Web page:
Patients scheduled to have teeth removed should be familiar with certain information. If there are further questions please do not hesitate to ask.

  1. WHY ARE TEETH REMOVED? Teeth have to be removed for many reasons. The most common reasons include: extensive tooth decay, impaction, severe gum (periodontal) disease, fractures, severe attrition (wearing down), non-function (dysfunction), retained primary (baby) teeth and infections (abcesses). In addition, teeth have to be removed for orthodontic purposes because of crowding or deficient space to accommodate all the available teeth.
  2. HOW ARE TEETH REMOVED? The procedure for removing teeth often requires an incision in the gum and the use of forceps. In addition, it may require exposing and removing the bone around the tooth and often, sectioning the tooth into smaller pieces.
  3. CAN MY TEETH BE REMOVED PAINLESSLY? Yes! The most predictable way to control pain and anxiety (nervousness) is through the use of intravenous (IV) sedation (twilight sleep) or general anesthesia (complete sleep). For less anxious patients we offer local anesthesia (eg. Lidocaine) and nitrous oxide (laughing gas).
  4. WILL I BE MONITORED DURING MY SURGERY? All patients administered IV sedation or general anesthesia will be monitored with ongoing EKG, pulse oximetry (oxygen saturation of blood), blood pressure and heart rate machines. Your age and health status may also require monitoring and the use of nasal oxygen support.
  5. CAN THE PATIENT EAT PRIOR TO SURGERY? If a general anesthetic or intravenous (IV) sedation is planned, there should be no food or liquids taken for eight hours prior to the procedure. Eating prior to anesthesia can result in severe bodily harm. However, you should take your routine daily medicine prescribed by your doctor with a sip of water (Exception: blood thinners and insulin replacement).
  6. WHAT ARE THE ANESTHESIA RISKS? They may include nausea, inflammation of the veins (less than 5%), and allergic reactions [a rash, swelling, or even a medical emergency may occur, but that's extremely rare (less than .01%)].
    1. DISCOMFORT: May require prescription pain medications. Persistent soreness is often present for several days.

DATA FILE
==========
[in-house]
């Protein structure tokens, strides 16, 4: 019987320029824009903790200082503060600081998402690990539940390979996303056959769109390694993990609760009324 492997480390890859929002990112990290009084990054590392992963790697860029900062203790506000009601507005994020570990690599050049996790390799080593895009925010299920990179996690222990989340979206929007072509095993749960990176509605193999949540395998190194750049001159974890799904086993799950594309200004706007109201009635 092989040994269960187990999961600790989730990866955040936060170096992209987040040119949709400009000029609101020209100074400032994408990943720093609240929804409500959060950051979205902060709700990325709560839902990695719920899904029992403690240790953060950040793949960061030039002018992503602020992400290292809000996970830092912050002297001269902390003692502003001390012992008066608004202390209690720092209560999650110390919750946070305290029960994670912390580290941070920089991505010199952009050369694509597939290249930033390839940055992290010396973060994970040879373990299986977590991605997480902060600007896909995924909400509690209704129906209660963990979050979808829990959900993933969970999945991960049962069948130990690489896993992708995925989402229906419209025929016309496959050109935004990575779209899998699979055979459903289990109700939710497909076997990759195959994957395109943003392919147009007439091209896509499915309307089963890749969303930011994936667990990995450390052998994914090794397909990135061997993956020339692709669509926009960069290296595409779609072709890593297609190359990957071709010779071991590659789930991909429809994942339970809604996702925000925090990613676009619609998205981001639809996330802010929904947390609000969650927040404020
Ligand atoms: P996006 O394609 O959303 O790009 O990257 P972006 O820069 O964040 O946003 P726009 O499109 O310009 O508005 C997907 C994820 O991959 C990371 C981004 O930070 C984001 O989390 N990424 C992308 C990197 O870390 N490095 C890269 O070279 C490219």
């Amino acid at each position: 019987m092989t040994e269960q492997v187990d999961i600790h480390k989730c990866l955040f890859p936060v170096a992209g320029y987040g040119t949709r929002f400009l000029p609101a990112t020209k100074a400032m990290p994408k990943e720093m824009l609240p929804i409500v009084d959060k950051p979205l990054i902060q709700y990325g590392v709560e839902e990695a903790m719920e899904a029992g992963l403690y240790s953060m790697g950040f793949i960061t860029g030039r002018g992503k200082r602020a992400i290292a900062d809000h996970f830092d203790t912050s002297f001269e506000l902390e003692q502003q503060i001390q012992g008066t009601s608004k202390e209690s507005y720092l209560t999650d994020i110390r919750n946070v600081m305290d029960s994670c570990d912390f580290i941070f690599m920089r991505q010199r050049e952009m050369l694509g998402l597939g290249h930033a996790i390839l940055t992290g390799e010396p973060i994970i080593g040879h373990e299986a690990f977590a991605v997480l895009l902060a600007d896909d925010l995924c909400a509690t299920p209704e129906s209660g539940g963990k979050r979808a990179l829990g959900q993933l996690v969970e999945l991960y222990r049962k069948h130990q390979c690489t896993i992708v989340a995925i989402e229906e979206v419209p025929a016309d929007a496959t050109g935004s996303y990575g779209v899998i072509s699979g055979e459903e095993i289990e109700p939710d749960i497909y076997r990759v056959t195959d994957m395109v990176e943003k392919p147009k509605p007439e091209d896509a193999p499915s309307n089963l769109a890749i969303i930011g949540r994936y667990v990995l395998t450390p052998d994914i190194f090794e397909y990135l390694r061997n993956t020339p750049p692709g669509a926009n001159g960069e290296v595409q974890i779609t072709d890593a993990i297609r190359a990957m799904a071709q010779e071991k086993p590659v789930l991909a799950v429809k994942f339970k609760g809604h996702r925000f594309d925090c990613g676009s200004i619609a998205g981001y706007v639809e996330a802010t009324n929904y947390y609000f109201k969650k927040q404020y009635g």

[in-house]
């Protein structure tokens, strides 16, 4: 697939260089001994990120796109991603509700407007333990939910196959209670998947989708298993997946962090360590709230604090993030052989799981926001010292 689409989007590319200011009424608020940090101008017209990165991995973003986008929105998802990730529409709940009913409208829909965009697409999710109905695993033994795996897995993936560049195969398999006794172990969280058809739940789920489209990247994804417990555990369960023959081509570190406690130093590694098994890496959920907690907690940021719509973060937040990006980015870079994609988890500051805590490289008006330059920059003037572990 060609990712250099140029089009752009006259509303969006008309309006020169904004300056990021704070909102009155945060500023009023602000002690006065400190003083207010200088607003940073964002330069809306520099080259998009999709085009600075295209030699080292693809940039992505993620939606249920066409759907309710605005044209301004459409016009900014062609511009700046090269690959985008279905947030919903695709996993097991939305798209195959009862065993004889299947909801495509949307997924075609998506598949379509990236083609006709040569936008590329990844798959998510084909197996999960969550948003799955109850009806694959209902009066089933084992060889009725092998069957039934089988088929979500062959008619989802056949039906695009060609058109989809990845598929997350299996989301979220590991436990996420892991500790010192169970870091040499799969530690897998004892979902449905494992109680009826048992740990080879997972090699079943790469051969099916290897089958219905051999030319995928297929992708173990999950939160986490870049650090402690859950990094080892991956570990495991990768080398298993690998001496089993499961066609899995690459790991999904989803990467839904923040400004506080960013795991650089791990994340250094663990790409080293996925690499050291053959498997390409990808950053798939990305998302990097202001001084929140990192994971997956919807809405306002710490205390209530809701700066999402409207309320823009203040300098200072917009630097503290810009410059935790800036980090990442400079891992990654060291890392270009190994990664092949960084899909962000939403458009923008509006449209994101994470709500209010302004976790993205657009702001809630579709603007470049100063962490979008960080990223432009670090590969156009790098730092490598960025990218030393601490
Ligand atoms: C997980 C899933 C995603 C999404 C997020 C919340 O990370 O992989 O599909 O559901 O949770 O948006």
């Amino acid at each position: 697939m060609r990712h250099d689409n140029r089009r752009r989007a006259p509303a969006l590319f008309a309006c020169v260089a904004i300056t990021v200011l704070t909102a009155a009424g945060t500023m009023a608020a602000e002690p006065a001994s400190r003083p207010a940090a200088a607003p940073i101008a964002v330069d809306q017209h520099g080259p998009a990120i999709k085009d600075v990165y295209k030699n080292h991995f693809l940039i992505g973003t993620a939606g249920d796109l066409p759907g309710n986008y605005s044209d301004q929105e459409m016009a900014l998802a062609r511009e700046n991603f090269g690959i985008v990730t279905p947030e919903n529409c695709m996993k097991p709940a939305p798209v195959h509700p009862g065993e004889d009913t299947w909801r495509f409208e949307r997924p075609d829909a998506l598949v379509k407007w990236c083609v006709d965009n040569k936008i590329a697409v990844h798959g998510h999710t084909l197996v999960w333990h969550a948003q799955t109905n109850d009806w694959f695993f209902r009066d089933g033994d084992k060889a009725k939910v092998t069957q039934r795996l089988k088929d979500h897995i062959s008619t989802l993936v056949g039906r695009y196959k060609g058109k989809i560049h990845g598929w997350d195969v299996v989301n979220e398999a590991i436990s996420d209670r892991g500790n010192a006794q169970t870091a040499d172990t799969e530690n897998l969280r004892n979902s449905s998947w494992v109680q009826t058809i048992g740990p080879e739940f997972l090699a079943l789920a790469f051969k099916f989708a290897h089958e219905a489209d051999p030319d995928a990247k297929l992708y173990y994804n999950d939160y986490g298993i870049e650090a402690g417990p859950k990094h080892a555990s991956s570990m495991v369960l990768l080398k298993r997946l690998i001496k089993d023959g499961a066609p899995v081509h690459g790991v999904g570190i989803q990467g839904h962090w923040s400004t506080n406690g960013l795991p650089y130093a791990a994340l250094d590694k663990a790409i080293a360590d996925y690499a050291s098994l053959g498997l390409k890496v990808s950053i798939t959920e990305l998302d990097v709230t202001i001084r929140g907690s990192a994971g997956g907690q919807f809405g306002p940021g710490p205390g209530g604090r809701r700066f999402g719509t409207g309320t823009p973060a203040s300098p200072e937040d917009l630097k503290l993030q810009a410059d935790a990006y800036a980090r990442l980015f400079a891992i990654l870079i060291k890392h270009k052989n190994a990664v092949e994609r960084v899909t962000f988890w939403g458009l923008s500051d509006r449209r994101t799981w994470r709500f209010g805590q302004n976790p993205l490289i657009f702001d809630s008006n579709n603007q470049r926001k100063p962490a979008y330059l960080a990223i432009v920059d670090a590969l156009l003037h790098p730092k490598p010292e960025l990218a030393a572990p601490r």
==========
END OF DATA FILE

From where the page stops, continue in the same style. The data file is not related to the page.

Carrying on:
2. SWELLING: Takes about 2-3 days to reach its peak. Then, subsides over the next week.
    3. DECREASED MOUTH OPENING: The jaw muscles often become stiff and limit the amount of mouth opening for several days. Rarely, the joint itself is affected. Mention it to your surgeon if it is persistent.
    4. BLEEDING: Some mild oozing is normal for up to 24 hours. There may be slight bleeding from the area when you brush your teeth for the first week.
    5. INFECTION: Infections are rare during the first few days after surgery. If an infection does occur, it is more likely 4 to 8 weeks after surgery. Treatment is usually uncomplicated, but you should see your surgeon.
    6. PAINFUL TOOTH SOCKET: Loss of the blood clot may cause throbbing pain and a delay in healing. This is easily treated with a medicated dressing.
    7. NUMBNESS: Teeth may be in close proximity to the nerves that supply sensation to the teeth, gums, tongue, cheeks, chin and lips. Occasionally these nerves are injured when the tooth is removed, causing numbness and tingling. If this happens, the nerve usually repairs itself. In some cases, numbness is permanent.
    8. SINUS INJURY: Because upper (back) posterior teeth are near the sinus cavity, the removal of these teeth may cause an opening (hole) in the sinus cavity. The sinus usually heals, but further treatment may be necessary.
    9. RETURN TO WORK/SCHOOL: Most people go back to work/school in 2-3 days, however, it depends on how you feel and the physical nature of your activities. It may take a gradual progression of 7-10 days to get back to peak performance in physical activities.

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